W A Mozart (1756 – 1791)
Horn Concerto in E flat, K417 (1783)
1. Allegro maestoso (6’ 26”)
2. Andante (3’ 25”)
3. Rondo (3’40”)
Eric Penzel Horn; The Vienna Symphony Orchestra, conducted by Bernhard Paumgartner (Phillips Classics)
Mozart’s so called “second” horn concerto (in reality it was the first he completed) was one of four written for his friend Joseph Ignaz Leutgeb (1745-1811).
Leutgeb was the principal horn in the orchestra of the Archbishop of Salzburg when Mozart grew up, and many of the virtuosic horn parts in Mozart’s early symphonies would have been written with him in mind.
Leutgab gave up professional music in 1777 and moved to Vienna to open a cheese shop - a venture partially funded by a loan from Leopold Mozart. This was apparently a successful business providing him with a living and the opportunity to make occasional concert appearances as a soloist.
In 1781, Mozart settled in Vienna and they renewed their acquaintance. They remained friends for life and indeed Leutgeb helped Constanze in organising Mozart’s manuscripts after his untimely death.
The concerto follows the usual three movement format, beginning with an Allegro maestoso with broad melodies well suited to the rich and noble voice of the horn. The movement demands both effortless breath control and considerable agility from the soloist. The second movement is lyrical and reflective, and explores the beauty of a sustained horn melody. The final movement is a lively rondo placing the horn in its most usual context - the hunt.
At each return of the rondo theme, the soloist leads off the hunt closely followed by the full orchestra. The movement sustains the idiom of the chase throughout and is filled with fanfares and brilliant dialogue between the soloist and orchestral instruments.
Scherzo No 2 in b flat, op 31 (1837) (9’ 21”)
Vuval Fichman, piano (Laserlight Digital Recording)
Schumann compared this scherzo to a Byronic poem ‘so overflowing with tenderness, boldness, love and contempt’. This piece is heard in the Woody Woodpecker episode ‘Musical Moments’.
Donald Tovey (1875 – 1940)
Elegiac Variations, Op 25 for cello and piano (1932/33) (10’ 11”)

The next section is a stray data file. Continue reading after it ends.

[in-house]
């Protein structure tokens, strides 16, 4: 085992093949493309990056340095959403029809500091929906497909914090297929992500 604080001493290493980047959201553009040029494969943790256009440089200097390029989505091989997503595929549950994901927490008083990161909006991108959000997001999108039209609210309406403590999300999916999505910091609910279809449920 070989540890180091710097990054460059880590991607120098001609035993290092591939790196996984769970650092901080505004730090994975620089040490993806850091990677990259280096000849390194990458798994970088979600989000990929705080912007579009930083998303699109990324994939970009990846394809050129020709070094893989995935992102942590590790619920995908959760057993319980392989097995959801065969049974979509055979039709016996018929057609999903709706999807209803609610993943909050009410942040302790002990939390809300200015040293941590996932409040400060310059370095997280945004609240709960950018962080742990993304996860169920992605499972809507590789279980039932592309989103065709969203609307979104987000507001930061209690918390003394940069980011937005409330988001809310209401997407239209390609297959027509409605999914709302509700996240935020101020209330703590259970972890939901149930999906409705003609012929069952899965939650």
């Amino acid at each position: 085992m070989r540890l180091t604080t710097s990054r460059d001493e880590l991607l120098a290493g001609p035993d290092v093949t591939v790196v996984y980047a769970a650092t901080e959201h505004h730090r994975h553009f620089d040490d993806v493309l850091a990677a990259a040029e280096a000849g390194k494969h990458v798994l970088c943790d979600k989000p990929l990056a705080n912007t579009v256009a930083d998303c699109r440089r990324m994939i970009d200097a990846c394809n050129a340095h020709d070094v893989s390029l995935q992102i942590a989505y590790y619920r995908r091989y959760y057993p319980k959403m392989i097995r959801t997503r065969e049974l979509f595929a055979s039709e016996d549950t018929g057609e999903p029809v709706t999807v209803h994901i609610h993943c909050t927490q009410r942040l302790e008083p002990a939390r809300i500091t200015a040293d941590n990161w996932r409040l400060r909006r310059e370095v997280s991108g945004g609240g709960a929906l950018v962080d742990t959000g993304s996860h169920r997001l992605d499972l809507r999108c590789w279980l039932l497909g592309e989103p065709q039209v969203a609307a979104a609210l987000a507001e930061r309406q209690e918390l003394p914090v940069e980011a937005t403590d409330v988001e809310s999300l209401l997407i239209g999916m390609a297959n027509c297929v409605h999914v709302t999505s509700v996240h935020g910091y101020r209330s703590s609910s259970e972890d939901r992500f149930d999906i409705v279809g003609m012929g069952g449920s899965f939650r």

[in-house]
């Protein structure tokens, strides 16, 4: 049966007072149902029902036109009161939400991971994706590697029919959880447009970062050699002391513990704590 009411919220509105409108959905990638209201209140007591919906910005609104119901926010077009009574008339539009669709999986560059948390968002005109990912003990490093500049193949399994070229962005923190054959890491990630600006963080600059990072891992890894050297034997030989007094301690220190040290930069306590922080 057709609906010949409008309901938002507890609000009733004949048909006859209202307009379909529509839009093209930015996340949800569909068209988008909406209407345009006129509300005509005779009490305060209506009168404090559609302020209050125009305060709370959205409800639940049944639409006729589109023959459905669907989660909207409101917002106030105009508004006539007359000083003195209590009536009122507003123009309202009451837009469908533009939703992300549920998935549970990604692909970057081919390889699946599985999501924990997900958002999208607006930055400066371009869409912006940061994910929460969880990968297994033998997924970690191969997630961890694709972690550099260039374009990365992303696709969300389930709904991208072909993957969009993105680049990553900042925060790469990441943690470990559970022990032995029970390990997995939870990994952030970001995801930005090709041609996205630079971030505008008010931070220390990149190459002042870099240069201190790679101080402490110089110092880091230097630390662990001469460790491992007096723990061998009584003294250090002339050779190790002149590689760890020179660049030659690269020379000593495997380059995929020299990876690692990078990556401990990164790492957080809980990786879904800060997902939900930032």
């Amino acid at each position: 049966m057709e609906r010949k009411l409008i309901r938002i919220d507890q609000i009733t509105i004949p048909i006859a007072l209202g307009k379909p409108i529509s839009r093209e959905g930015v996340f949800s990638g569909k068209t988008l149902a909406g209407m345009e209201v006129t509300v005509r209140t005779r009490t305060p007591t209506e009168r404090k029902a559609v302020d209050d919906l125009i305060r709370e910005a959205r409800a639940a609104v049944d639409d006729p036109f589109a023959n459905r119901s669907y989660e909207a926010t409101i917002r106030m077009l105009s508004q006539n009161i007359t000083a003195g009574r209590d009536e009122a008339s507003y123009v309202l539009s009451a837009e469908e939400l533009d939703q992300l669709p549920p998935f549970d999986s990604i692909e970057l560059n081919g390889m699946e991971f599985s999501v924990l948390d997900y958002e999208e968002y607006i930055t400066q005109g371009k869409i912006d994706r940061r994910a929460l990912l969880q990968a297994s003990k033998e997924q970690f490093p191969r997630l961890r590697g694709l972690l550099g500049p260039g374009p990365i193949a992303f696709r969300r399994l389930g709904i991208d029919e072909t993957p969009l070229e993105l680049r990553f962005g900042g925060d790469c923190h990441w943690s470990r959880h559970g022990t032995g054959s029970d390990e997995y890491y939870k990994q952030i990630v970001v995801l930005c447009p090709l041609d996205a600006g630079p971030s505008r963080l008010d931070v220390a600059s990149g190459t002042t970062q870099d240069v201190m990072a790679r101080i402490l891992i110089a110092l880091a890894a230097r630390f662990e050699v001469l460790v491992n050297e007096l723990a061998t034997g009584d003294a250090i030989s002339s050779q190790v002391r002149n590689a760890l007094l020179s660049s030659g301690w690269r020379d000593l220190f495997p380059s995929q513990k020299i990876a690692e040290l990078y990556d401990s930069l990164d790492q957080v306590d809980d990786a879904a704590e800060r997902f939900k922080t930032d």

Ulster Orchestra with George Vass, conductor; Alice Neary, cello; Gretel Dowdeswell piano (Toccata Classics, First Modern Recording).
Donald Tovey has long been known as one of the finest writers on music in English, although he saw himself primarily as a composer.
The tone of the dark, heroic Elegiac Variations was inspired by the death of Robert Hausmann (1852 – 1909)*, cellist of the Joachim Quartet and a cherished chamber-music partner of Tovey’s.
· Hausmann premiered important works by Johannes Brahms (including the Double Concerto) and Max Bruch (including Kol Nidrei). He was also a teacher and a minor composer.
Johannes Brahms (1833 - 1897)
1. Allegro non troppo (cadenza: Nigel Kennedy) (26’ 17”)
2. Adagio (oboe: David Theodore) (11’ 19”)
3. Allegro giocoso, ma non troppo vivace (8’ 18”)
Nigel Kennedy (Violin)
The London Philharmonic (leader David Nolan), conducted by Klaus Tennstedt
(EMI Records Ltd)
This piece was dedicated to his friend, the violinist Joseph Joachim. It’s Brahm’s only violin concerto. Premiered January 1 1879 by Joachim, with critical reaction to the work being mixed. There are formidable technical demands on the soloist. Violin friendly key of D as open strings add brilliance to the sound.
The 3rd movement was the inspiration for the Andrew Lloyd Webber and Tim Rice song ‘Don’t Cry for me Argentina’ from the musical Evita. (and the opening tune in the first movement sounds to me like the famous Florrie Ford's's rendition of 'She's a Lassie from Lancashire' - https://www.youtube.com/watch?v=3ru0zkdcNXs. I wonder if it does for anyone else?).